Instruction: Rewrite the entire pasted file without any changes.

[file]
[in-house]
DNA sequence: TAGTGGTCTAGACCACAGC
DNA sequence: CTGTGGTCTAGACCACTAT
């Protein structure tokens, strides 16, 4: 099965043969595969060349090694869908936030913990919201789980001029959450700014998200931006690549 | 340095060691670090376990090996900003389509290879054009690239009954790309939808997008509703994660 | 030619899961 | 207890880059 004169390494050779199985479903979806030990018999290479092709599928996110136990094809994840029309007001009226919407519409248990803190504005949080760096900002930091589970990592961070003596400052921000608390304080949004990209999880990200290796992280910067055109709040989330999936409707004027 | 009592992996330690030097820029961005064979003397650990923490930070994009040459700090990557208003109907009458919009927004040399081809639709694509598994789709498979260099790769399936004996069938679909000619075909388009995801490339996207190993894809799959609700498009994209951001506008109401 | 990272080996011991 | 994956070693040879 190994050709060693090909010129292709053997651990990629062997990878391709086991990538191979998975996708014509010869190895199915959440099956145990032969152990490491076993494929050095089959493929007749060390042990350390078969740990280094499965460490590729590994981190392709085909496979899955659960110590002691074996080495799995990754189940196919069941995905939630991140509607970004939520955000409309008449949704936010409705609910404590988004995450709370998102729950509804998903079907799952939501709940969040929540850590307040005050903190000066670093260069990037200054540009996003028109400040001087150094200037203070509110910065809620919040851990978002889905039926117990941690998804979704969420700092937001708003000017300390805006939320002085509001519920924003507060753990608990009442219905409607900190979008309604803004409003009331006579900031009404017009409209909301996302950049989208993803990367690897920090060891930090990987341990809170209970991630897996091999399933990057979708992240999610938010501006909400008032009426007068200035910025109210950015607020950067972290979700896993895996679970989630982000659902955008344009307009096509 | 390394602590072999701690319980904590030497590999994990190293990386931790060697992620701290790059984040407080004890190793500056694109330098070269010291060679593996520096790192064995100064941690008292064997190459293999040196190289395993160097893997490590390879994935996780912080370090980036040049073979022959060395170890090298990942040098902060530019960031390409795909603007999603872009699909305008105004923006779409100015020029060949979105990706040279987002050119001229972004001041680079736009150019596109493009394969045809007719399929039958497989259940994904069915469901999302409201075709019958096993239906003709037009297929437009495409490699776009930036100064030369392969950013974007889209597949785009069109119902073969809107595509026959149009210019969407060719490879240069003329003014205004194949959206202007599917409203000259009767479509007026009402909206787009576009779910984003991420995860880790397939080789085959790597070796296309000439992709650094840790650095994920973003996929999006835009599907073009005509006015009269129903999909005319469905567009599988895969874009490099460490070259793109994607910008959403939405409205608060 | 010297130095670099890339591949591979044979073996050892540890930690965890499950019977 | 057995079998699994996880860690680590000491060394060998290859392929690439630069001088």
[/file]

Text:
[in-house]
DNA sequence: TAGTGGTCTAGACCACAGC
DNA sequence: CTGTGGTCTAGACCACTAT
């Protein structure tokens, strides 16, 4: 099965043969595969060349090694869908936030913990919201789980001029959450700014998200931006690549 | 340095060691670090376990090996900003389509290879054009690239009954790309939808997008509703994660 | 030619899961 | 207890880059 004169390494050779199985479903979806030990018999290479092709599928996110136990094809994840029309007001009226919407519409248990803190504005949080760096900002930091589970990592961070003596400052921000608390304080949004990209999880990200290796992280910067055109709040989330999936409707004027 | 009592992996330690030097820029961005064979003397650990923490930070994009040459700090990557208003109907009458919009927004040399081809639709694509598994789709498979260099790769399936004996069938679909000619075909388009995801490339996207190993894809799959609700498009994209951001506008109401 | 990272080996011991 | 994956070693040879 190994050709060693090909010129292709053997651990990629062997990878391709086991990538191979998975996708014509010869190895199915959440099956145990032969152990490491076993494929050095089959493929007749060390042990350390078969740990280094499965460490590729590994981190392709085909496979899955659960110590002691074996080495799995990754189940196919069941995905939630991140509607970004939520955000409309008449949704936010409705609910404590988004995450709370998102729950509804998903079907799952939501709940969040929540850590307040005050903190000066670093260069990037200054540009996003028109400040001087150094200037203070509110910065809620919040851990978002889905039926117990941690998804979704969420700092937001708003000017300390805006939320002085509001519920924003507060753990608990009442219905409607900190979008309604803004409003009331006579900031009404017009409209909301996302950049989208993803990367690897920090060891930090990987341990809170209970991630897996091999399933990057979708992240999610938010501006909400008032009426007068200035910025109210950015607020950067972290979700896993895996679970989630982000659902955008344009307009096509 | 390394602590072999701690319980904590030497590999994990190293990386931790060697992620701290790059984040407080004890190793500056694109330098070269010291060679593996520096790192064995100064941690008292064997190459293999040196190289395993160097893997490590390879994935996780912080370090980036040049073979022959060395170890090298990942040098902060530019960031390409795909603007999603872009699909305008105004923006779409100015020029060949979105990706040279987002050119001229972004001041680079736009150019596109493009394969045809007719399929039958497989259940994904069915469901999302409201075709019958096993239906003709037009297929437009495409490699776009930036100064030369392969950013974007889209597949785009069109119902073969809107595509026959149009210019969407060719490879240069003329003014205004194949959206202007599917409203000259009767479509007026009402909206787009576009779910984003991420995860880790397939080789085959790597070796296309000439992709650094840790650095994920973003996929999006835009599907073009005509006015009269129903999909005319469905567009599988895969874009490099460490070259793109994607910008959403939405409205608060 | 010297130095670099890339591949591979044979073996050892540890930690965890499950019977 | 057995079998699994996880860690680590000491060394060998290859392929690439630069001088």